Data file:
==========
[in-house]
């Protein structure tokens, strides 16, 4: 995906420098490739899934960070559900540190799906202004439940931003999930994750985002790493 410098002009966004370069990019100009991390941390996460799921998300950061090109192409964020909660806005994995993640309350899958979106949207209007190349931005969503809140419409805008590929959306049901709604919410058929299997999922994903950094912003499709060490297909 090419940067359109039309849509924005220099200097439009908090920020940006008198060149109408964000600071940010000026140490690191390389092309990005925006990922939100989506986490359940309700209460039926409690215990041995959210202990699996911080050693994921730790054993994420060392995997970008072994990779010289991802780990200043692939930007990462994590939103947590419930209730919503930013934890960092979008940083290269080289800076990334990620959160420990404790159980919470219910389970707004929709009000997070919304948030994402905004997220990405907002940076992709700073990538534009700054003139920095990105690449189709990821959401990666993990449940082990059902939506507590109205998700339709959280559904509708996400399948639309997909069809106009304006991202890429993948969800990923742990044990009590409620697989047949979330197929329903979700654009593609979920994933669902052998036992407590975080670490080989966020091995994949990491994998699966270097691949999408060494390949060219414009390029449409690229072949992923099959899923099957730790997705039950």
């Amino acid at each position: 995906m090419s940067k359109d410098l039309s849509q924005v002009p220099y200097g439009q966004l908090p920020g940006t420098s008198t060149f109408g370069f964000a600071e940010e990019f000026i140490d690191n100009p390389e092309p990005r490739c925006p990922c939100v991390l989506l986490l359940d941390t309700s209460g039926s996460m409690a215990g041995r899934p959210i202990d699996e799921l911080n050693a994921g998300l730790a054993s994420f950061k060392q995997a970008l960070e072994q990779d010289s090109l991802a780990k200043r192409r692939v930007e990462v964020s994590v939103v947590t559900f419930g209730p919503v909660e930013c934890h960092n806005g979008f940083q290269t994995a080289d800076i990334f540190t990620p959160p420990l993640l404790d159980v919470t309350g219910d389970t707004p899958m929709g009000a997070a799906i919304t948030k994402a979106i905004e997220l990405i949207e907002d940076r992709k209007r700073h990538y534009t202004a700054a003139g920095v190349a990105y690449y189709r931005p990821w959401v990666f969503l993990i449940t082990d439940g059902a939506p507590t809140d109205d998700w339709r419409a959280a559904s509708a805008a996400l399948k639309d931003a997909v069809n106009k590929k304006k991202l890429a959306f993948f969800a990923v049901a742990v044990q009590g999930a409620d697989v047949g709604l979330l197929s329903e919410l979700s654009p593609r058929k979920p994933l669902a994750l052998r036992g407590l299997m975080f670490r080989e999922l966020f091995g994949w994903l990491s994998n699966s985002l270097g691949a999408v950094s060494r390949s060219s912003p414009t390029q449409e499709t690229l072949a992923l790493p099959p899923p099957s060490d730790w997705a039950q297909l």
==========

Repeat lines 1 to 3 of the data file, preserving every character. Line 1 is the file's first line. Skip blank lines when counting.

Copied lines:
[in-house]
């Protein structure tokens, strides 16, 4: 995906420098490739899934960070559900540190799906202004439940931003999930994750985002790493 410098002009966004370069990019100009991390941390996460799921998300950061090109192409964020909660806005994995993640309350899958979106949207209007190349931005969503809140419409805008590929959306049901709604919410058929299997999922994903950094912003499709060490297909 090419940067359109039309849509924005220099200097439009908090920020940006008198060149109408964000600071940010000026140490690191390389092309990005925006990922939100989506986490359940309700209460039926409690215990041995959210202990699996911080050693994921730790054993994420060392995997970008072994990779010289991802780990200043692939930007990462994590939103947590419930209730919503930013934890960092979008940083290269080289800076990334990620959160420990404790159980919470219910389970707004929709009000997070919304948030994402905004997220990405907002940076992709700073990538534009700054003139920095990105690449189709990821959401990666993990449940082990059902939506507590109205998700339709959280559904509708996400399948639309997909069809106009304006991202890429993948969800990923742990044990009590409620697989047949979330197929329903979700654009593609979920994933669902052998036992407590975080670490080989966020091995994949990491994998699966270097691949999408060494390949060219414009390029449409690229072949992923099959899923099957730790997705039950």
């Amino acid at each position: 995906m090419s940067k359109d410098l039309s849509q924005v002009p220099y200097g439009q966004l908090p920020g940006t420098s008198t060149f109408g370069f964000a600071e940010e990019f000026i140490d690191n100009p390389e092309p990005r490739c925006p990922c939100v991390l989506l986490l359940d941390t309700s209460g039926s996460m409690a215990g041995r899934p959210i202990d699996e799921l911080n050693a994921g998300l730790a054993s994420f950061k060392q995997a970008l960070e072994q990779d010289s090109l991802a780990k200043r192409r692939v930007e990462v964020s994590v939103v947590t559900f419930g209730p919503v909660e930013c934890h960092n806005g979008f940083q290269t994995a080289d800076i990334f540190t990620p959160p420990l993640l404790d159980v919470t309350g219910d389970t707004p899958m929709g009000a997070a799906i919304t948030k994402a979106i905004e997220l990405i949207e907002d940076r992709k209007r700073h990538y534009t202004a700054a003139g920095v190349a990105y690449y189709r931005p990821w959401v990666f969503l993990i449940t082990d439940g059902a939506p507590t809140d109205d998700w339709r419409a959280a559904s509708a805008a996400l399948k639309d931003a997909v069809n106009k590929k304006k991202l890429a959306f993948f969800a990923v049901a742990v044990q009590g999930a409620d697989v047949g709604l979330l197929s329903e919410l979700s654009p593609r058929k979920p994933l669902a994750l052998r036992g407590l299997m975080f670490r080989e999922l966020f091995g994949w994903l990491s994998n699966s985002l270097g691949a999408v950094s060494r390949s060219s912003p414009t390029q449409e499709t690229l072949a992923l790493p099959p899923p099957s060490d730790w997705a039950q297909l």